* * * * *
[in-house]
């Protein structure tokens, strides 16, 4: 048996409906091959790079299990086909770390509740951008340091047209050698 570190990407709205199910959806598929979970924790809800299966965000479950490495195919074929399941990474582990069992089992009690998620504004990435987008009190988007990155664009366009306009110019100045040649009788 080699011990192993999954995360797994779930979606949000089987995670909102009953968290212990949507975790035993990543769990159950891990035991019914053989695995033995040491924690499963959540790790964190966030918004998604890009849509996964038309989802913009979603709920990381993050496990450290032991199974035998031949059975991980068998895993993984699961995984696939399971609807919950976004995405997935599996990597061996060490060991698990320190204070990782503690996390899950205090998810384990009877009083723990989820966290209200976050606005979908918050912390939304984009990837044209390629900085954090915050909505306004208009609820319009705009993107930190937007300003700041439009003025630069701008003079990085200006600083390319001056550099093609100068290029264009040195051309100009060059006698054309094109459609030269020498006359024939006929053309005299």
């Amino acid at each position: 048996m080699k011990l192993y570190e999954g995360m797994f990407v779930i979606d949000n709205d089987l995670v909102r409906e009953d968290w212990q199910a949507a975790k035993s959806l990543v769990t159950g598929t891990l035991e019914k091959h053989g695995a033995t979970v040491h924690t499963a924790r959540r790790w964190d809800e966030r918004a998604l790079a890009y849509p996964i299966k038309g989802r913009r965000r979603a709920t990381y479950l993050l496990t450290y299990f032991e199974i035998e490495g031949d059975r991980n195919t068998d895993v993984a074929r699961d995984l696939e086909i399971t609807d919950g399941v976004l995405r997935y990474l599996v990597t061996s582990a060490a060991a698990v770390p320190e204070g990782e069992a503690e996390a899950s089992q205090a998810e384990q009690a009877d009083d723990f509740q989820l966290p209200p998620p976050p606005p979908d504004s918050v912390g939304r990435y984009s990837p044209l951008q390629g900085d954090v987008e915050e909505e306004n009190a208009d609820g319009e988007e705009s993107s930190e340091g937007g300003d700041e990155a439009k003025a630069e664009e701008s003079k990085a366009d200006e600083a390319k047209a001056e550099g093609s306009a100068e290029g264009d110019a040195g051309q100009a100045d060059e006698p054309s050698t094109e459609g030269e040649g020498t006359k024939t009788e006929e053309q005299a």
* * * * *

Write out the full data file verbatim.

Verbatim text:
[in-house]
């Protein structure tokens, strides 16, 4: 048996409906091959790079299990086909770390509740951008340091047209050698 570190990407709205199910959806598929979970924790809800299966965000479950490495195919074929399941990474582990069992089992009690998620504004990435987008009190988007990155664009366009306009110019100045040649009788 080699011990192993999954995360797994779930979606949000089987995670909102009953968290212990949507975790035993990543769990159950891990035991019914053989695995033995040491924690499963959540790790964190966030918004998604890009849509996964038309989802913009979603709920990381993050496990450290032991199974035998031949059975991980068998895993993984699961995984696939399971609807919950976004995405997935599996990597061996060490060991698990320190204070990782503690996390899950205090998810384990009877009083723990989820966290209200976050606005979908918050912390939304984009990837044209390629900085954090915050909505306004208009609820319009705009993107930190937007300003700041439009003025630069701008003079990085200006600083390319001056550099093609100068290029264009040195051309100009060059006698054309094109459609030269020498006359024939006929053309005299």
């Amino acid at each position: 048996m080699k011990l192993y570190e999954g995360m797994f990407v779930i979606d949000n709205d089987l995670v909102r409906e009953d968290w212990q199910a949507a975790k035993s959806l990543v769990t159950g598929t891990l035991e019914k091959h053989g695995a033995t979970v040491h924690t499963a924790r959540r790790w964190d809800e966030r918004a998604l790079a890009y849509p996964i299966k038309g989802r913009r965000r979603a709920t990381y479950l993050l496990t450290y299990f032991e199974i035998e490495g031949d059975r991980n195919t068998d895993v993984a074929r699961d995984l696939e086909i399971t609807d919950g399941v976004l995405r997935y990474l599996v990597t061996s582990a060490a060991a698990v770390p320190e204070g990782e069992a503690e996390a899950s089992q205090a998810e384990q009690a009877d009083d723990f509740q989820l966290p209200p998620p976050p606005p979908d504004s918050v912390g939304r990435y984009s990837p044209l951008q390629g900085d954090v987008e915050e909505e306004n009190a208009d609820g319009e988007e705009s993107s930190e340091g937007g300003d700041e990155a439009k003025a630069e664009e701008s003079k990085a366009d200006e600083a390319k047209a001056e550099g093609s306009a100068e290029g264009d110019a040195g051309q100009a100045d060059e006698p054309s050698t094109e459609g030269e040649g020498t006359k024939t009788e006929e053309q005299a």